In 2018, the Australian Government announced the implementation of The National Redress Scheme to provide a means of support and recourse for survivors of childhood sexual abuse – instead of suing the perpetrator and/or any responsible entity or institution for damages (lump sum compensation) for their pain and suffering and losses arising from their abuse. Within this article, Partner Jake Gardiner highlights what the National Redress Scheme is and discusses recent legislative changes aimed at improving access to justice for survivors of childhood sexual abuse. 

The National Redress Scheme?

The Scheme commenced on 1 July 2018 and has a 10-year deadline; the deadline of 30 June 2027 is fast approaching.

The Scheme allows survivors of childhood sexual abuse to:

  1. Lump sum compensation of up to $150,000 (the average payment being approximately $87,000);
  2. Lifetime counselling; and
  3. An apology.

The National Redress Scheme’s second review commenced in 2021. The review lasted nine months. Ultimately, it was concluded that the scheme urgently needed to be improved to achieve its objectives better; 38 recommendations were proposed.

In March 2024, a bill was passed in federal Parliament, implementing some of the 38 recommendations.  These amendments are significant for those who wish to make a claim to The National Redress Scheme for childhood sexual abuse.

We outline below what these changes might mean for yourself, a family member, a friend or another survivor who may wish to apply to the Scheme:

Applications whilst incarcerated

Previously, survivors who were currently in prison, for the most part, were not able to successfully lodge a claim to the scheme whilst they were in jail – at least not without special approval.

The recent legislative changes mean that survivors can now lodge a claim from prison while incarcerated. This is significant for survivors as, sadly, many fall into the criminal justice system due to the impacts of their abuse: the previous restriction placed an unfair barrier to justice for many. The amendments ensure that survivors can access justice and support promptly, before the conclusion of the Scheme.

Criminal Convictions

Previously, any survivor sentenced to a term of imprisonment of five years or more for a single offence could only access the Scheme via a unique assessment process.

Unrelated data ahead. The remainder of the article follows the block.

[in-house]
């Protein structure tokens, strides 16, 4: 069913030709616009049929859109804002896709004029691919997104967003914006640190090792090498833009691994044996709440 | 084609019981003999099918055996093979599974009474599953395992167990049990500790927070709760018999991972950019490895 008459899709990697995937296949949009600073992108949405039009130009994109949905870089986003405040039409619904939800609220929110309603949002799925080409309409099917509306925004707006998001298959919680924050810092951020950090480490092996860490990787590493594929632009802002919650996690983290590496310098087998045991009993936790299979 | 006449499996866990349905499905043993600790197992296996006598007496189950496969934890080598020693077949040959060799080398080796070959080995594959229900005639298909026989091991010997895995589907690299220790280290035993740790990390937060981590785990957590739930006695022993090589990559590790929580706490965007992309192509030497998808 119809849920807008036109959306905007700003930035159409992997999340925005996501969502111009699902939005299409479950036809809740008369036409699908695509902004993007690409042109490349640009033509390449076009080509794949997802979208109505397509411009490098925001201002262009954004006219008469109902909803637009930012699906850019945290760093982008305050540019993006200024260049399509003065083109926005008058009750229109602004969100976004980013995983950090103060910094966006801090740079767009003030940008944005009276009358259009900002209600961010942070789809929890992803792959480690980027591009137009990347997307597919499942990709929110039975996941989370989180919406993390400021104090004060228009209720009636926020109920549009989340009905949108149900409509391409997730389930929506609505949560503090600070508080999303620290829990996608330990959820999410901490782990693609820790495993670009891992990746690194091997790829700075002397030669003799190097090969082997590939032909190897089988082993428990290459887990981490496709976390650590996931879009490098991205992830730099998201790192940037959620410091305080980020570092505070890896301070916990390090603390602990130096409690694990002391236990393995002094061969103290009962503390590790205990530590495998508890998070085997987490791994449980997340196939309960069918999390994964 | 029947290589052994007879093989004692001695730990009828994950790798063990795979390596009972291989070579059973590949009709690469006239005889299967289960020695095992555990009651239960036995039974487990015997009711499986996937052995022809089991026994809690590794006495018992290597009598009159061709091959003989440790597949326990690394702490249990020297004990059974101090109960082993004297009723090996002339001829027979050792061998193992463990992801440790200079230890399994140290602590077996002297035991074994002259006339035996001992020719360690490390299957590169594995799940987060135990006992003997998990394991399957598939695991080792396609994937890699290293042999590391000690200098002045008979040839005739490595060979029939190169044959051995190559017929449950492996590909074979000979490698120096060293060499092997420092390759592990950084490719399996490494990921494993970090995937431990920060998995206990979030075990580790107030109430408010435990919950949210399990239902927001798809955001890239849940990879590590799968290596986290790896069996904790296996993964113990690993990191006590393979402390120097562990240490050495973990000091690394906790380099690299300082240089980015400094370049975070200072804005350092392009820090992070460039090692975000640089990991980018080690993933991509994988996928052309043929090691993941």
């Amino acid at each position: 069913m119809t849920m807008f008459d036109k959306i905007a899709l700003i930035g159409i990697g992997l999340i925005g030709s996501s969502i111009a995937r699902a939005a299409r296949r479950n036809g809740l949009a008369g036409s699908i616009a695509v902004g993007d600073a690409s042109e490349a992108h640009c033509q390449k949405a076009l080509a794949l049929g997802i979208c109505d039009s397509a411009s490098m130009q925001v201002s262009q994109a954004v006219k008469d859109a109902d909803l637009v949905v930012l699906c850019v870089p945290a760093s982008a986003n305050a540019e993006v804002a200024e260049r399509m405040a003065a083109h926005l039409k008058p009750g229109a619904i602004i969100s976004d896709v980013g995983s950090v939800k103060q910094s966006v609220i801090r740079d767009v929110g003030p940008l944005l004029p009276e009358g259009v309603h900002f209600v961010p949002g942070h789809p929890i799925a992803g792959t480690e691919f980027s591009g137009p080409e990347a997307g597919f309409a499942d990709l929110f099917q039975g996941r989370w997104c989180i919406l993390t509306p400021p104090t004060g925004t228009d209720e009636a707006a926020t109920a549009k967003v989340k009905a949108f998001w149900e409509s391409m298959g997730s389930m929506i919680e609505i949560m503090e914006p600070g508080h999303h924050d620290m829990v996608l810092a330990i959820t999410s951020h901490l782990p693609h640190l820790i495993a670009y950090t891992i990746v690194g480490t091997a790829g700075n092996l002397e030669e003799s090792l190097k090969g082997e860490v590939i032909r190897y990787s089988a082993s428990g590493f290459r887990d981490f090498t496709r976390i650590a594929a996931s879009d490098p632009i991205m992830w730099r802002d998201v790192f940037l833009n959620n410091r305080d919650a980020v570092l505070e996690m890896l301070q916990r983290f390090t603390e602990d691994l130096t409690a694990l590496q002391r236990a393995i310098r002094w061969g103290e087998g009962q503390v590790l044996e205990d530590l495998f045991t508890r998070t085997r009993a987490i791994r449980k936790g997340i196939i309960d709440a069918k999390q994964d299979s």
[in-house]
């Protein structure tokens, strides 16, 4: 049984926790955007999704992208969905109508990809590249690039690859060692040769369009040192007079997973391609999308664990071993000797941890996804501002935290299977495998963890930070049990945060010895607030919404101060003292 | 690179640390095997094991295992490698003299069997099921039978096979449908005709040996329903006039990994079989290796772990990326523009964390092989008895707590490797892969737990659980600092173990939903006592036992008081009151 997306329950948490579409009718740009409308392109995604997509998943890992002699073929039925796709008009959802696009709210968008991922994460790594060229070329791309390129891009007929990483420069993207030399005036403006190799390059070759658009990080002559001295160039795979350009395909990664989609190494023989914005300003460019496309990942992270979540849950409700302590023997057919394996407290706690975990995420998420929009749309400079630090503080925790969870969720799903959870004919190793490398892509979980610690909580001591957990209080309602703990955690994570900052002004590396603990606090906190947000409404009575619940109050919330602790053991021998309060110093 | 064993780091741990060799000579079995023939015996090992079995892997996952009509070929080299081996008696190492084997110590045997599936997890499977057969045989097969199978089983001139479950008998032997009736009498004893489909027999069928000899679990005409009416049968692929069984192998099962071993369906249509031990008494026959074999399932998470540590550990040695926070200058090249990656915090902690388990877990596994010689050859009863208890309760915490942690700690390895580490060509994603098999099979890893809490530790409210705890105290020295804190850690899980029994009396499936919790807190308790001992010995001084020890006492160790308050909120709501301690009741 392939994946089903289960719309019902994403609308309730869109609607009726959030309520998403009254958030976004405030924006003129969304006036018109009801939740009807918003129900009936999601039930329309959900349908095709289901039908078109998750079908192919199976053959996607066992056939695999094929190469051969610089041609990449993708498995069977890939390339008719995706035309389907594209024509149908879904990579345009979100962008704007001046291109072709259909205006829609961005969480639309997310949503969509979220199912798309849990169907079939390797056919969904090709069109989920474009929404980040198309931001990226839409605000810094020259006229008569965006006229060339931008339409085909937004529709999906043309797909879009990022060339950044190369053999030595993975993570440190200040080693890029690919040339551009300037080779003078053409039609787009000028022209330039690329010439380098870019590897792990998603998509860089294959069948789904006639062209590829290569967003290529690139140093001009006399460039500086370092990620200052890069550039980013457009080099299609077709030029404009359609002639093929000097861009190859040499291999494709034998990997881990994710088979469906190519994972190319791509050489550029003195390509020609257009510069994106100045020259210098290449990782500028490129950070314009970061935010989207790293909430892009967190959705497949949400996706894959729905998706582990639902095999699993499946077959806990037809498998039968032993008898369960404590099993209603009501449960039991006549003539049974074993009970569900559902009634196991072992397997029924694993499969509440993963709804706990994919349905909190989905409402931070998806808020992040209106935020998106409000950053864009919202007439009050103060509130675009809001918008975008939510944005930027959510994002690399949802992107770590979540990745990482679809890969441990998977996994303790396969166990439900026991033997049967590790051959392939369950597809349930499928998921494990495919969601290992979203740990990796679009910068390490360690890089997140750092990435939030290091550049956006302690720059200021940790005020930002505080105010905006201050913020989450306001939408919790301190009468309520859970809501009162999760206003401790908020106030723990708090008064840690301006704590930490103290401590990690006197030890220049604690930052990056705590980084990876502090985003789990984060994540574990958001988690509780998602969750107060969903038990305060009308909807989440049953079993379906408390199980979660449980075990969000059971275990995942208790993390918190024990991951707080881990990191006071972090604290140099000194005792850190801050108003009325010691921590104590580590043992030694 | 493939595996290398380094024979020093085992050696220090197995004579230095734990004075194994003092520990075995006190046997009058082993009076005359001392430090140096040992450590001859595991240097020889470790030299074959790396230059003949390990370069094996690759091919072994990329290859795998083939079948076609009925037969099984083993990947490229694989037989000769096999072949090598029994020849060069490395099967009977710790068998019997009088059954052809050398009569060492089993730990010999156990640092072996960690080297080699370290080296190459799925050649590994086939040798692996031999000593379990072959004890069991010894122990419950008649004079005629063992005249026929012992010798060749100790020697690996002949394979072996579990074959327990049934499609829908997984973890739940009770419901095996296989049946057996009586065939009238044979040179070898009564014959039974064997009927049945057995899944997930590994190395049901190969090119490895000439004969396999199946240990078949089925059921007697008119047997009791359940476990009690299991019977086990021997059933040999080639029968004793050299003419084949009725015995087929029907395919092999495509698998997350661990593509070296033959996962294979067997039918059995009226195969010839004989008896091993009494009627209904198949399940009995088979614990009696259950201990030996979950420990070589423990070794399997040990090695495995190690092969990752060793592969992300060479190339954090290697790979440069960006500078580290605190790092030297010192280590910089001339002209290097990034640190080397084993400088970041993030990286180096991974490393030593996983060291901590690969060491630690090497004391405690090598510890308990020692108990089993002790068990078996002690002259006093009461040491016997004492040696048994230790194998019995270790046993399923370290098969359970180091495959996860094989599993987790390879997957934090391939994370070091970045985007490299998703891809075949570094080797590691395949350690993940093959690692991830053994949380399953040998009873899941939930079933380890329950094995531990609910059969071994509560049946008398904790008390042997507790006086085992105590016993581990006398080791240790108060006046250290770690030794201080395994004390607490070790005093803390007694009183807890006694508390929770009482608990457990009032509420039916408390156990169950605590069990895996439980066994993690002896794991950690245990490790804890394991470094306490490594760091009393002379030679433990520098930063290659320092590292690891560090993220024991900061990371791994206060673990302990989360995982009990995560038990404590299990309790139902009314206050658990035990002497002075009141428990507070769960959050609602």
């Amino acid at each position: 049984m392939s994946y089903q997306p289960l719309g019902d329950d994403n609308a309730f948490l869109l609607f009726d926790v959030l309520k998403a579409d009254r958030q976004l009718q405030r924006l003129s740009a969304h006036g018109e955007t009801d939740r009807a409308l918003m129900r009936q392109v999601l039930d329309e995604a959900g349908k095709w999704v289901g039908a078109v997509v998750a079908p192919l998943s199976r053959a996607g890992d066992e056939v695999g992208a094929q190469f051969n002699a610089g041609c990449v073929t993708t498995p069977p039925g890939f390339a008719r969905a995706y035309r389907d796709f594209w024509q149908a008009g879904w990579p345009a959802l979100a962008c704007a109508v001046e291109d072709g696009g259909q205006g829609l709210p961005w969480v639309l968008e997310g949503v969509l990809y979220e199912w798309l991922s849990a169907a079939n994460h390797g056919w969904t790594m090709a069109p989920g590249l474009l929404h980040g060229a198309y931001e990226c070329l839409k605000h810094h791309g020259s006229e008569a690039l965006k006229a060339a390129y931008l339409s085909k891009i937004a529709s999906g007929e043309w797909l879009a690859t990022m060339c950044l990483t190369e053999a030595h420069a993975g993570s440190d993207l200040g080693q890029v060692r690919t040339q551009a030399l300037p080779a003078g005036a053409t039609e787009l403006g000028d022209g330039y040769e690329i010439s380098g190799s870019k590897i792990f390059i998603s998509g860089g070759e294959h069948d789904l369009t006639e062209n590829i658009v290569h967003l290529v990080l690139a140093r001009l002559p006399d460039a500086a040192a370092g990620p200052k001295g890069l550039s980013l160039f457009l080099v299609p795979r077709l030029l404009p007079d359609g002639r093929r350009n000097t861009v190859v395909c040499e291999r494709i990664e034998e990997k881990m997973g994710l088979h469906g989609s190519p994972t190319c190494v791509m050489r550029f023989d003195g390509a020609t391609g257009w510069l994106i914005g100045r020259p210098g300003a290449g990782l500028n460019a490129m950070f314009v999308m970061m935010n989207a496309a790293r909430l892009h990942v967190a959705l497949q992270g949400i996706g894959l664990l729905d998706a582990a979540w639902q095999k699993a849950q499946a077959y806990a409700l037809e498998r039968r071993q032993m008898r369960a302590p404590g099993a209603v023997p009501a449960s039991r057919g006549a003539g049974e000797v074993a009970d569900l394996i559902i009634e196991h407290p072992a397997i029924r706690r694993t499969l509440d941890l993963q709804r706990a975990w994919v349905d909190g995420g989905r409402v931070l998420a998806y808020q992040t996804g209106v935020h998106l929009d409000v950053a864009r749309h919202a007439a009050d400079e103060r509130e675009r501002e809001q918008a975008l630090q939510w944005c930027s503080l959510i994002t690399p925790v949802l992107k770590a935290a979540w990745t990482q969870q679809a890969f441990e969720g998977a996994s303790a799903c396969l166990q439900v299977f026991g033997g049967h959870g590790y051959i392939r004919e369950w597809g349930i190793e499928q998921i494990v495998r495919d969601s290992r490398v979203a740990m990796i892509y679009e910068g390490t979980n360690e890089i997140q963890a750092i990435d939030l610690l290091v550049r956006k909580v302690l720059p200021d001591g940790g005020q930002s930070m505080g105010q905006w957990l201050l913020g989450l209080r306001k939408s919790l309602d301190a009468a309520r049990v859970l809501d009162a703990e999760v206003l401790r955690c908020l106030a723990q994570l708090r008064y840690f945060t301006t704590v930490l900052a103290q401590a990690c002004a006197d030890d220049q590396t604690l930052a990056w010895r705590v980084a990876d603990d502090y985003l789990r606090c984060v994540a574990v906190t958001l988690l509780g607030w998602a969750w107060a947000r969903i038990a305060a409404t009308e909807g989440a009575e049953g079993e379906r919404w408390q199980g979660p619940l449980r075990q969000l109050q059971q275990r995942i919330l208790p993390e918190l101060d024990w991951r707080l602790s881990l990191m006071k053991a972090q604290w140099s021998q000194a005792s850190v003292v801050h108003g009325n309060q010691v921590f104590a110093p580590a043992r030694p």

As of March 2024, however, if you have not been sentenced to a sentence of five years or more for a serious offence involving unlawful killing, a sexual offence, or a terrorism offence, the special assessment process will not apply.

Not only does this change allow a broader scope of survivors to apply to the Scheme, but it also acknowledges the strong school of thought that adverse childhood experiences can often lead to criminal offending and associated incarceration.

Review process

We understand that it is hard for survivors to open up about their experiences completely and therefore, in some cases, pivotal information may not yet be disclosed to the Scheme at the time of applying, especially if the survivor has applied without professional assistance. Many self-represented applicants may not understand the compensation matrix and the implications of not fully disclosing all elements of abuse in terms of the compensation sum offered.

The National Redress Scheme could also seemingly appreciate this.  You can now provide new information when requesting a review of a decision, with a fresh, independent decision-maker, all of the provided information and supporting documentation to make a new decision.

The decision-maker can also request new information as part of the review process.

This modified review process aims to protect survivors by ensuring that all appropriate facts and evidence are obtained and considered, as far as possible, to ensure a fair determination of a survivor’s entitlement to compensation.

Changes to disclosure of protected information

The Scheme will now allow information regarding “non-participating institutions”, that is. These institutions have yet to join the National Redress Scheme, which will be shared with survivors who have named the institution in their applications.

Re-assessment of claims

Initially, when applying for the Scheme, you could not provide information on new institutions relevant to the claim later down the line. This, previously, may have presented as an issue as you can only make one application to The National Redress Scheme for all institutions and all experiences of childhood sexual abuse.

The Scheme now allows applications to be re-assessed should an institution join the scheme after an application has been finalised. Hence, a survivor may be entitled to further compensation in the circumstances.

This aims to ensure survivors are not disadvantaged and that they receive the maximum compensation amount.

How Evolve Legal Can Assist with the National Redress Scheme

It is imperative to seek out legal advice before deciding on any legal action concerning childhood sexual abuse. Importantly,  suppose a survivor accepts an offer of compensation under the Scheme. In that case, they will be precluded from pursuing a claim for damages (unrestricted lump sum compensation) for any abuse against the responding institution – that is, physical or sexual abuse for which the survivor holds the institution responsible.

Also, any decision is final—if an offer is accepted, it cannot be undone if a survivor has a change of heart.

At Evolve Legal, our legal experts have represented many survivors of abuse. We understand that it requires great courage to come forward and share childhood experiences. We treat our clients with respect and empathy and support them through the legal process. Please do not hesitate to contact us.

The content of this article is intended to provide general guidance to the subject matter and must not be relied on as legal advice. Specific advice should be sought about your circumstances.